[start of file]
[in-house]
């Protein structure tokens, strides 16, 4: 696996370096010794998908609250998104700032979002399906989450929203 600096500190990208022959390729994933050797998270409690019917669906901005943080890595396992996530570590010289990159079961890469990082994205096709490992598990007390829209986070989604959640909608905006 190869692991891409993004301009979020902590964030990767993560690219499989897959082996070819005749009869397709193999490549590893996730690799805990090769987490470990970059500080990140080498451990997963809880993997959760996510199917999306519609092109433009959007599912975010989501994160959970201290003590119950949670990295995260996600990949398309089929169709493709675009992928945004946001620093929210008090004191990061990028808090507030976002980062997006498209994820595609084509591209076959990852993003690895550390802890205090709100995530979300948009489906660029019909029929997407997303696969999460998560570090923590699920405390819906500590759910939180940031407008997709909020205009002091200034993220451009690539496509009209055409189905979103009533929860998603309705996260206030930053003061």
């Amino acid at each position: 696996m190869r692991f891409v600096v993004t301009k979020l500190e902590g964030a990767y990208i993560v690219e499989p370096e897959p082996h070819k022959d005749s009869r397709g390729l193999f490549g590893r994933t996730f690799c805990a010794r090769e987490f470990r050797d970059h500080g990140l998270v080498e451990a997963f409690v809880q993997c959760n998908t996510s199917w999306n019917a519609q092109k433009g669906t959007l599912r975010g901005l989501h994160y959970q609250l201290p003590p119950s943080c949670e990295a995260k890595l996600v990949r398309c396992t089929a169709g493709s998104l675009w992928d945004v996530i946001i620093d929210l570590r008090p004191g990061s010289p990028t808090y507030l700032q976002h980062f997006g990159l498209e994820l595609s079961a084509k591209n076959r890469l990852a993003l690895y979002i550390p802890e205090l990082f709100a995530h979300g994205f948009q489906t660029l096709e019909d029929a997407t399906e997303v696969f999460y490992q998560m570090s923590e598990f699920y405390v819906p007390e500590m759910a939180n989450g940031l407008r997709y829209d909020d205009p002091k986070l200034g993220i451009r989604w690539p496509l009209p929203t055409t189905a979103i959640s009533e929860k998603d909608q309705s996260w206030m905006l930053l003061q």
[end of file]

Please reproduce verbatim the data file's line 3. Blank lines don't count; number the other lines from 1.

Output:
């Amino acid at each position: 696996m190869r692991f891409v600096v993004t301009k979020l500190e902590g964030a990767y990208i993560v690219e499989p370096e897959p082996h070819k022959d005749s009869r397709g390729l193999f490549g590893r994933t996730f690799c805990a010794r090769e987490f470990r050797d970059h500080g990140l998270v080498e451990a997963f409690v809880q993997c959760n998908t996510s199917w999306n019917a519609q092109k433009g669906t959007l599912r975010g901005l989501h994160y959970q609250l201290p003590p119950s943080c949670e990295a995260k890595l996600v990949r398309c396992t089929a169709g493709s998104l675009w992928d945004v996530i946001i620093d929210l570590r008090p004191g990061s010289p990028t808090y507030l700032q976002h980062f997006g990159l498209e994820l595609s079961a084509k591209n076959r890469l990852a993003l690895y979002i550390p802890e205090l990082f709100a995530h979300g994205f948009q489906t660029l096709e019909d029929a997407t399906e997303v696969f999460y490992q998560m570090s923590e598990f699920y405390v819906p007390e500590m759910a939180n989450g940031l407008r997709y829209d909020d205009p002091k986070l200034g993220i451009r989604w690539p496509l009209p929203t055409t189905a979103i959640s009533e929860k998603d909608q309705s996260w206030m905006l930053l003061q």